Newspaper Page Text
THE DAILY PIONEER.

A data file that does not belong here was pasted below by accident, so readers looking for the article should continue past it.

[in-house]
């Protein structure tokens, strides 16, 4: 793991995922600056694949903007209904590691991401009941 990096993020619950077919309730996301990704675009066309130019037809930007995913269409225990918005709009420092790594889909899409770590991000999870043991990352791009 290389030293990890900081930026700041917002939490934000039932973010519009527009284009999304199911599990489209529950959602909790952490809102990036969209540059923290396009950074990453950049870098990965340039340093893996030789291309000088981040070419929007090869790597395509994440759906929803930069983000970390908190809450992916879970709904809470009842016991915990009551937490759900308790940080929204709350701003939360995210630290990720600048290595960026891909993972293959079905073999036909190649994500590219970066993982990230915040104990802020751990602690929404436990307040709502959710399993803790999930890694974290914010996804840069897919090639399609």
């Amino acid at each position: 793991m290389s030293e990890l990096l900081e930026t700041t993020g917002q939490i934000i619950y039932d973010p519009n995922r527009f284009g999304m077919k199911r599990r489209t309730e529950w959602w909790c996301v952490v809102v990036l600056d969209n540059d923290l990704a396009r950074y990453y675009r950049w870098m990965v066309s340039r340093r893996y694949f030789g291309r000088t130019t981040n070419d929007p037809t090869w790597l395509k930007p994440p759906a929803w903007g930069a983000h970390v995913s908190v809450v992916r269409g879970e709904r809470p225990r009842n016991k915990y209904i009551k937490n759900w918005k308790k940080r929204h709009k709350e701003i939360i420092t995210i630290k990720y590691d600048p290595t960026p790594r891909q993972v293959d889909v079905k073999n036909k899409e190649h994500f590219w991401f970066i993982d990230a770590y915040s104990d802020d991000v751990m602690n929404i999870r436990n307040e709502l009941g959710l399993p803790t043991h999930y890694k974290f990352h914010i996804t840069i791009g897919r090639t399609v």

EDWARD KAISER.. Publisher Entered in the postoflloe at Bemidji as second-class matter. PUBLISHED EVERY AFTERNOON. Official County and City Paper. A $10,000 SALE. The Famous Doud Farm Goes to W. F. Street of Bemidji $10,000 Deal Closed. W. F. Street today closed a deal with Mr. and Mrs. Free man D. Doud for what has been known as the Freeman Doud farm, adjoining Bemidji townsite on the north, at a consideration of $10,000. He gets 156 acres of land in the deal, Mr. and Mra Doud reserving their home place of about an acre on Diamond Point. The Douds had hereto fore sold to other parties six acres fronting on the lake front, but Mr. Street gets almost a half mile of frontage and over a half mile bordering on the north. The exact description of the land con veyed is the south half of south west quarter and lots four and five in section four, township one hundred and forty-six, range thirty-three. This is the heav iest transaction that has ever taken place in Bemidji real estate, not even excepting the Crooks ton Lumber company mill site. Mr. and Mrs. Doud have oc cupied this land for twelve years, it being his homestead under the United States land laws. It is one of the handsomest tracts of land in Minnesota, and last summer was thought at one time to have gone into the hands the Bemidji Townsite company at a consideration of $20,000. Interviewed as to his purpose in buying the land, Mr. Street said he was impressed with the opinion that Bemidji would in a short timesay four orfivejears have a population of 10,000 or 15,000 people, and if it doos $75 an acre is a small price to pay for a tract like the Doud land. He said he would go over it carefully with a competent civil engineer and park specialist, and endeavor to lay it out in so attractive a manner that it will add to the al ready established reputation of Bemidji as a place of beauty. While he did not say as much, it is barely possible he may create a village park out of Diamond Point, and it is his intention at any rate to build a good residence for himself, facing eastward from the first bench of land lying next to Diamond Point. Real Estate. Following are the real estate trans fers recorded today: Gust Gilbertson to Aase Gilbertson, of Clearwater county, lots 1 .and 2 in section 18-148 3(5 and ek of nw, section 13-148-37, $1400.- Guy H. Ilemore and wife to Albert Lindstrom, nei of sw, sebt'on 31-14(5- 33, $250. Mary A. Phibbs, Matt Phibbs and Mary Snyder and Frank Snyder to Rosa Ann Lafontisee, lots 21 and 22, block 3, Lake Pars addition to Be midji. FN. Lang to Francis M. Pretty/nan lot 1, block 3, Bailey,s addition, $250. White & Street Townsite company, to Chas. Jackson, lot 13, block 6, original townsite of Tenstrike, $150. E. S. Church and Schleda Church to Jas. Win'run, lots'14 ana 15, block 3, Lake Park addition, $675. Notice. Notice is hereby given that bids will be received by the village council for running the street sprinkler next Mon day night. Bidder must furnish wag on, village will furnish tank. $By order Village Council. The low prices and easy terms off ered on acre lots in Lang's First Ad dition is causing a rapid sale of them. Price, $100 cash payment, $25 bal ance to suit you. 1-3 LANG & CARTER. I Backwoods Sketches... BY A. M. GREELEY A HOPELESS HUSBAND. No one knew how many times he had been married and no one would credit his own extravagant count. The peo ple of Sand Hill settlement simply called him the "Mormon," and let it go at that. Dell Brander was noted for his passion for pumpkin pies and his marrying. When he brought home his latest wife we all shook our heads wisely and viewed the woman sadly. She was a sad eyed, meak little,' woman. As 'he months sped by the shadows beneath her eyes took on deeper crape. Wisely she threw all her energies into making his favorite pie, and patiently she saw him munch his six pies per clay. But wisdom faints under unjust criticism, and patience dies beneath the blows of un concern. Dell took as much pleasure in calling up the ghosts of his former wives as he found in eating. "How do you like the pies," she would timidly ask. "Middling," he would answer with a snarl, "but I nope you do not call it punkin. It tastes more like an old potato sack dipped in turpentine. Blamed few women can cook pie,%ny- how. Only ha^l one wife that could. She was ray fourth. I believe. Mar ried her in '88. She died with cancer or bloated tongue or something." "Folks tell me I nfake first rate pie." "So you do. I've have bad lots of wives that couldn't beat you. I mind oneshe was Sally Perking. Married her in '74. Died with floating back ache. She couldn't make a pie on a bet. Her pies alius tasted like a stove lid fried in gravy." "I wish you would tell me how you want your pies made." "It ain't no use. Tried to learn a wife to make a pie onceshe was fifth or sixth. Married her in April, '94. Got a divorce from her. Gave her lessons in pie fixing, but blame me if she didn't get worse every day. They got so they wouldn't cook or burn just lav on the fire and sizzle." One day.Dell got a sweariag streak, and his poor wife fled two miles to* the nearest neighbor's. Tne neigh bors were new-comers, otherwise the lady would not have proposed' to es cort Mrs. Dell home. With a stranger in the house maybe & ^^J2?i:-#.JlfflW&. BUY LOTS IN SECONDAND THIRD ADDITIONS Near Schools and Churches These lots are in Bemidji, and many of them bor- der on Bemidji and Beltrami avenues. Prices from $100 up. Terms easy enough for anybody. STREET & GIBBONS, Agents This Machine Sold Every where af $45.00. Our Price for This Week, Only [-All Kinds of. Sewing Machines at All Prices INSTALLMEN MUSI STOR E be wouldn't cjlss around so. As they came up the "Mormon" was cutting wood and swearing at the dog. Such oaths as th% were. They would gibrch. tha bark on a hemlock or turn a howling pack of wolves. "Hush, Dell," sajss his wife Dit eously, with just the color of a hope in her eye, "There's a lady with me." A half finished oath sizzled on hia lir as he paii?ed and straightened up. But |js first words fjll like a pile driver on her quivering hope. "What? -Me hush up for that old scald-head there. Don't tell me she is a lady. I know her. I married her in May, '99." 6 $ G. SLOCUM He Wanted Limes. A recent visitor to Maine tells of an amusing experience in the "Prohibi tion state." Anticipating the difficulty of getting things to drink there he took with him an ample supply of "makings" for gin rickeys, all except the limes, which he supposed he could procure anywhere. The day after arriving at his desti nation, a small town near the Range, ley Jakes, he went to the only store and asked the clerk if he kept any limes. The clerk thought a moment and replied, tentatively: "We got chloride of lime and quick lime, if those'll do you."New York Times. BEMIDJI MINN. Set Too Hot a Pace. In the flush of youth and health as she is, an athletic member of a "strenuous" household, Miss Alice Roosevelt is reported as having found the Newport "pace" too hot for her physicjLpowers. This is not surpris ing, ^ft life lived by those of our citizens whose irksome task is to keep themselves amused jjgrows ever more difficult and is only to be en dured by a sort of professional train ing. It is a familiar observation that at a daylight function at the end of the "season" the "smart" women can easily be singled out even by a stran ger by their haggard, fagged appear ance. i